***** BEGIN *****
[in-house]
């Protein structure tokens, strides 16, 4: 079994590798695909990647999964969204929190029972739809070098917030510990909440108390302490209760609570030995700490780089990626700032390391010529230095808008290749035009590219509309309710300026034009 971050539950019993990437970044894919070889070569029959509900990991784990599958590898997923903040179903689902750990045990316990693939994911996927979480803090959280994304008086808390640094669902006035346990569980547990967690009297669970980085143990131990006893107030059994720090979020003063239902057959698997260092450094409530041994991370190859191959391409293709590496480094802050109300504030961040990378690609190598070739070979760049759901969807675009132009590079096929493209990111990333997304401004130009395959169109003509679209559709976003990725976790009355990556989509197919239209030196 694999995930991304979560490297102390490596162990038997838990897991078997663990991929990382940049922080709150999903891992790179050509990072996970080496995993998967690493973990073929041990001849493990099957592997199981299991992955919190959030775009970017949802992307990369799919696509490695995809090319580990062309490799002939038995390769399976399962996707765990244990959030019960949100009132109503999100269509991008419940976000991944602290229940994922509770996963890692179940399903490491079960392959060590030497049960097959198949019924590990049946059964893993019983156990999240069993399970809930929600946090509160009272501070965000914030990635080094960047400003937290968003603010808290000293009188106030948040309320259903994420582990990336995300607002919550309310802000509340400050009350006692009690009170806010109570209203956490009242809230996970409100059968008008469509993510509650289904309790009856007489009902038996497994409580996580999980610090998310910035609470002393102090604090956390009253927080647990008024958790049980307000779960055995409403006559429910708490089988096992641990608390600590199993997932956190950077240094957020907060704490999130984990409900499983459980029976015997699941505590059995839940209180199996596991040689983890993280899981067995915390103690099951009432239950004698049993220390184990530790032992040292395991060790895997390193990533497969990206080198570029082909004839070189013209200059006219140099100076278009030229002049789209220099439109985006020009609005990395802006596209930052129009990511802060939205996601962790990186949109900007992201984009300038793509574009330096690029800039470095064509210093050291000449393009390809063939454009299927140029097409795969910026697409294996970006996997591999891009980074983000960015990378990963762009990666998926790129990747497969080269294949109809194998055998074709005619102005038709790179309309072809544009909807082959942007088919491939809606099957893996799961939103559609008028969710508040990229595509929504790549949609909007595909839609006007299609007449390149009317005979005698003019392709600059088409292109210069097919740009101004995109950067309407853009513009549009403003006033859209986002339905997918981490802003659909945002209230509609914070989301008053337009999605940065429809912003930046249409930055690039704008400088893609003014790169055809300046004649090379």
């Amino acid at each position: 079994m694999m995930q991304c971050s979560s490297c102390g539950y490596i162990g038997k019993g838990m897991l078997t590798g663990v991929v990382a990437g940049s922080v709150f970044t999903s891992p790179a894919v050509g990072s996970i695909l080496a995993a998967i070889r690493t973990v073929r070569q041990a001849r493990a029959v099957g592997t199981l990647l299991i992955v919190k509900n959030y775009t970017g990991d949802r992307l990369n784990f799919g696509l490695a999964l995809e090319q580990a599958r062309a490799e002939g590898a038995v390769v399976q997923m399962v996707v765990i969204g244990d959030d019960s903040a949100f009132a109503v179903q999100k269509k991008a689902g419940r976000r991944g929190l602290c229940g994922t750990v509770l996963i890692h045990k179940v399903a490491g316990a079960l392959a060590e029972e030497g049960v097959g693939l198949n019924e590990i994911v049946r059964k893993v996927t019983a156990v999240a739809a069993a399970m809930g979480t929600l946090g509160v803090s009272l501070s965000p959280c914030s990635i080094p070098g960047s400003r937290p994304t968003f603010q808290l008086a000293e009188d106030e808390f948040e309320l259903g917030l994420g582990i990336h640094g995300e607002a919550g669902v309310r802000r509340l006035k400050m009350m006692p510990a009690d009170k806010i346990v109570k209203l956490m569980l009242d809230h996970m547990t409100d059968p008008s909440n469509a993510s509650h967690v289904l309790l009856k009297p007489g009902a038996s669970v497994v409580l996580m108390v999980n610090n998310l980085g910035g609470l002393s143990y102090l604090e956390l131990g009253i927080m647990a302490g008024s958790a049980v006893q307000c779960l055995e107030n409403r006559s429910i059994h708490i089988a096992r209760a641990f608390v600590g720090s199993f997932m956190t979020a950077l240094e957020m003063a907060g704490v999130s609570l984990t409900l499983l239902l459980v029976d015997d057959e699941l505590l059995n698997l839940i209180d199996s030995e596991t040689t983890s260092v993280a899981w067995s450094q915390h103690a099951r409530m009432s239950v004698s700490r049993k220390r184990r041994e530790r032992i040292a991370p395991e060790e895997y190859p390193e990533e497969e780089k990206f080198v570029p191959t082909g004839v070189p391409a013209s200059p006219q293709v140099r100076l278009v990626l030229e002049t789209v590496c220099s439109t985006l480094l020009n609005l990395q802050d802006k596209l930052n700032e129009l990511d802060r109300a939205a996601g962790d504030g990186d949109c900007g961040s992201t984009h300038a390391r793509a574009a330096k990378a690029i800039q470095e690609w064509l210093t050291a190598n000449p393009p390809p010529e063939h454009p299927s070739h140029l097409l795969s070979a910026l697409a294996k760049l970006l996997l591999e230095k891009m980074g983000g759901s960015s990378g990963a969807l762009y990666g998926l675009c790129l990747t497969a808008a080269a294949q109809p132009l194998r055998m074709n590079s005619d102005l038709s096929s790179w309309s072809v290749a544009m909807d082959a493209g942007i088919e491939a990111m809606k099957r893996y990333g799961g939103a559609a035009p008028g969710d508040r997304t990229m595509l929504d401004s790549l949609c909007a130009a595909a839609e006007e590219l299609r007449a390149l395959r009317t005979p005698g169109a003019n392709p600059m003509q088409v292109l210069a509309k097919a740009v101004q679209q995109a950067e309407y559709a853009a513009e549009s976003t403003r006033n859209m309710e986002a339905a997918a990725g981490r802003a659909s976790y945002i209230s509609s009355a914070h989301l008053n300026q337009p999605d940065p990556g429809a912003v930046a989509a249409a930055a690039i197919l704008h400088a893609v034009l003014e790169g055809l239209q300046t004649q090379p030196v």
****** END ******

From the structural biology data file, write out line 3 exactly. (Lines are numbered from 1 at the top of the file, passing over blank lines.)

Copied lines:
């Amino acid at each position: 079994m694999m995930q991304c971050s979560s490297c102390g539950y490596i162990g038997k019993g838990m897991l078997t590798g663990v991929v990382a990437g940049s922080v709150f970044t999903s891992p790179a894919v050509g990072s996970i695909l080496a995993a998967i070889r690493t973990v073929r070569q041990a001849r493990a029959v099957g592997t199981l990647l299991i992955v919190k509900n959030y775009t970017g990991d949802r992307l990369n784990f799919g696509l490695a999964l995809e090319q580990a599958r062309a490799e002939g590898a038995v390769v399976q997923m399962v996707v765990i969204g244990d959030d019960s903040a949100f009132a109503v179903q999100k269509k991008a689902g419940r976000r991944g929190l602290c229940g994922t750990v509770l996963i890692h045990k179940v399903a490491g316990a079960l392959a060590e029972e030497g049960v097959g693939l198949n019924e590990i994911v049946r059964k893993v996927t019983a156990v999240a739809a069993a399970m809930g979480t929600l946090g509160v803090s009272l501070s965000p959280c914030s990635i080094p070098g960047s400003r937290p994304t968003f603010q808290l008086a000293e009188d106030e808390f948040e309320l259903g917030l994420g582990i990336h640094g995300e607002a919550g669902v309310r802000r509340l006035k400050m009350m006692p510990a009690d009170k806010i346990v109570k209203l956490m569980l009242d809230h996970m547990t409100d059968p008008s909440n469509a993510s509650h967690v289904l309790l009856k009297p007489g009902a038996s669970v497994v409580l996580m108390v999980n610090n998310l980085g910035g609470l002393s143990y102090l604090e956390l131990g009253i927080m647990a302490g008024s958790a049980v006893q307000c779960l055995e107030n409403r006559s429910i059994h708490i089988a096992r209760a641990f608390v600590g720090s199993f997932m956190t979020a950077l240094e957020m003063a907060g704490v999130s609570l984990t409900l499983l239902l459980v029976d015997d057959e699941l505590l059995n698997l839940i209180d199996s030995e596991t040689t983890s260092v993280a899981w067995s450094q915390h103690a099951r409530m009432s239950v004698s700490r049993k220390r184990r041994e530790r032992i040292a991370p395991e060790e895997y190859p390193e990533e497969e780089k990206f080198v570029p191959t082909g004839v070189p391409a013209s200059p006219q293709v140099r100076l278009v990626l030229e002049t789209v590496c220099s439109t985006l480094l020009n609005l990395q802050d802006k596209l930052n700032e129009l990511d802060r109300a939205a996601g962790d504030g990186d949109c900007g961040s992201t984009h300038a390391r793509a574009a330096k990378a690029i800039q470095e690609w064509l210093t050291a190598n000449p393009p390809p010529e063939h454009p299927s070739h140029l097409l795969s070979a910026l697409a294996k760049l970006l996997l591999e230095k891009m980074g983000g759901s960015s990378g990963a969807l762009y990666g998926l675009c790129l990747t497969a808008a080269a294949q109809p132009l194998r055998m074709n590079s005619d102005l038709s096929s790179w309309s072809v290749a544009m909807d082959a493209g942007i088919e491939a990111m809606k099957r893996y990333g799961g939103a559609a035009p008028g969710d508040r997304t990229m595509l929504d401004s790549l949609c909007a130009a595909a839609e006007e590219l299609r007449a390149l395959r009317t005979p005698g169109a003019n392709p600059m003509q088409v292109l210069a509309k097919a740009v101004q679209q995109a950067e309407y559709a853009a513009e549009s976003t403003r006033n859209m309710e986002a339905a997918a990725g981490r802003a659909s976790y945002i209230s509609s009355a914070h989301l008053n300026q337009p999605d940065p990556g429809a912003v930046a989509a249409a930055a690039i197919l704008h400088a893609v034009l003014e790169g055809l239209q300046t004649q090379p030196v």